Large Employers

Mandates, Reporting, and Taxes To Impact Large Employers


You are generally considered a large employer if you have 50 or more employees, whereby you must offer minimum coverage to all of your full-time workers or pay penalties. Even though part time and most seasonal workers are included in the FTE calculation, you are only required to offer coverage to full-time salaried and hourly workers.

The law does not require employers to provide health insurance to employees, but starting in 2014, large businesses that do not provide health insurance will be required to pay an assessment if their employees receive premium tax credits to buy their own insurance. These assessments will offset part of the cost of these tax credits. The assessment for a large employer that does not offer coverage will be $2,000 per full-time employee beyond the company's first 30 workers.

Some operators are finding that the cost of offering coverage to all full-time employees exceeds the cost of penalties for failing to do so. This could lead some businesses to consider offering less, not more, coverage. At the same time, some operators are considering the 50-FTE thresholds in deciding if they want to expand their businesses or hire more workers.

FAQs


ORLA has partnered with Garth Rouse & Associates to develop frequently asked questions (FAQs) related to large employers and the Affordable Care Act (ACA). Before implementing any benefit changes, consult a professional specializing in this field as this law is continuously changing and evolving.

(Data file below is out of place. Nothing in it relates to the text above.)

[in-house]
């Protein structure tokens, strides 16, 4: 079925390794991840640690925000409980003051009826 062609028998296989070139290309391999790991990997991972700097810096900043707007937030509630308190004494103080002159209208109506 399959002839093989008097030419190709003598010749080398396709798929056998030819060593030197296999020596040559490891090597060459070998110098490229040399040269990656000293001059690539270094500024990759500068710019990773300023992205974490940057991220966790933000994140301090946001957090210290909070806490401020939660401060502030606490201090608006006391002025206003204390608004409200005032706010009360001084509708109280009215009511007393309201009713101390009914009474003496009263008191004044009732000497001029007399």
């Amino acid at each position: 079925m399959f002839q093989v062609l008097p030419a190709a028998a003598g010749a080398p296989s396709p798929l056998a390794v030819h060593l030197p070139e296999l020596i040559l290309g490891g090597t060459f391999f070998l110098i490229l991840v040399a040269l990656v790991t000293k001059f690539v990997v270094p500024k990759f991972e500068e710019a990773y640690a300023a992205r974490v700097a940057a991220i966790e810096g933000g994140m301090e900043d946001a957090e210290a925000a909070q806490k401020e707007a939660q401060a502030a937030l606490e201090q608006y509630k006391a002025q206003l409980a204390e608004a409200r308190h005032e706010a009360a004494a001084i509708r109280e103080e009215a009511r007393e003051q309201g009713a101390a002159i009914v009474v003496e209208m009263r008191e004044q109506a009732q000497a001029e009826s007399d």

Penalties


To avoid penalties, the coverage would need to be deemed “affordable” which requires that employees pay no more than 9.5% of their income to those premiums. You would be required to pay the difference. The carrier may also have a required minimum you must pay towards the premium.

Grandfathered Health Plans


The Affordable Care Act exempts most plans that existed on March 23, 2010 — the day the law was enacted — from some of the law’s consumer protections. This preserves consumers’ rights to keep the coverage they already had before health reform. Read more at HealthCare.gov.

Form W-2 Reporting


The Affordable Care Act requires employers to report the cost of coverage under an employer-sponsored group health plan, however, reporting the cost of coverage on the Form W-2 does not mean that the coverage is taxable. In general, the amount reported should include both the portion paid by the employer and the portion paid by the employee. Read more at IRS.gov.

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